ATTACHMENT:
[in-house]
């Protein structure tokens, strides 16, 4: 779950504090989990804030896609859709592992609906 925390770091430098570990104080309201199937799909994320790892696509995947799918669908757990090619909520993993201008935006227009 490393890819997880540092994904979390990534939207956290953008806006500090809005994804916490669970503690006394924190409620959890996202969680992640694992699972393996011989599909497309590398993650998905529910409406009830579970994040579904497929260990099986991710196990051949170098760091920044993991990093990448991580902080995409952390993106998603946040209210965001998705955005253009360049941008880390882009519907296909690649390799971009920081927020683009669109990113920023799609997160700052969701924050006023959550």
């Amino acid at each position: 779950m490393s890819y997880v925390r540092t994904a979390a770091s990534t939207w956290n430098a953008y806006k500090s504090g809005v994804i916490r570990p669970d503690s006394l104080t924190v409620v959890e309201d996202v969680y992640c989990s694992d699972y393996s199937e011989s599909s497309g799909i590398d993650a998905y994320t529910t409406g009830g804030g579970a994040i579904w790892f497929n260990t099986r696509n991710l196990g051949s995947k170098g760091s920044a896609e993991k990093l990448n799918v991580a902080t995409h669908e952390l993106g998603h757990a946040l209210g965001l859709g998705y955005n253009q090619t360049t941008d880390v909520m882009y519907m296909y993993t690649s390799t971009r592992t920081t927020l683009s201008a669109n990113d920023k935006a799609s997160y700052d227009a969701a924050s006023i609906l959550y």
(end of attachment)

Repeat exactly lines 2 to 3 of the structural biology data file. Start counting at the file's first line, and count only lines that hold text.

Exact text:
């Protein structure tokens, strides 16, 4: 779950504090989990804030896609859709592992609906 925390770091430098570990104080309201199937799909994320790892696509995947799918669908757990090619909520993993201008935006227009 490393890819997880540092994904979390990534939207956290953008806006500090809005994804916490669970503690006394924190409620959890996202969680992640694992699972393996011989599909497309590398993650998905529910409406009830579970994040579904497929260990099986991710196990051949170098760091920044993991990093990448991580902080995409952390993106998603946040209210965001998705955005253009360049941008880390882009519907296909690649390799971009920081927020683009669109990113920023799609997160700052969701924050006023959550």
């Amino acid at each position: 779950m490393s890819y997880v925390r540092t994904a979390a770091s990534t939207w956290n430098a953008y806006k500090s504090g809005v994804i916490r570990p669970d503690s006394l104080t924190v409620v959890e309201d996202v969680y992640c989990s694992d699972y393996s199937e011989s599909s497309g799909i590398d993650a998905y994320t529910t409406g009830g804030g579970a994040i579904w790892f497929n260990t099986r696509n991710l196990g051949s995947k170098g760091s920044a896609e993991k990093l990448n799918v991580a902080t995409h669908e952390l993106g998603h757990a946040l209210g965001l859709g998705y955005n253009q090619t360049t941008d880390v909520m882009y519907m296909y993993t690649s390799t971009r592992t920081t927020l683009s201008a669109n990113d920023k935006a799609s997160y700052d227009a969701a924050s006023i609906l959550y």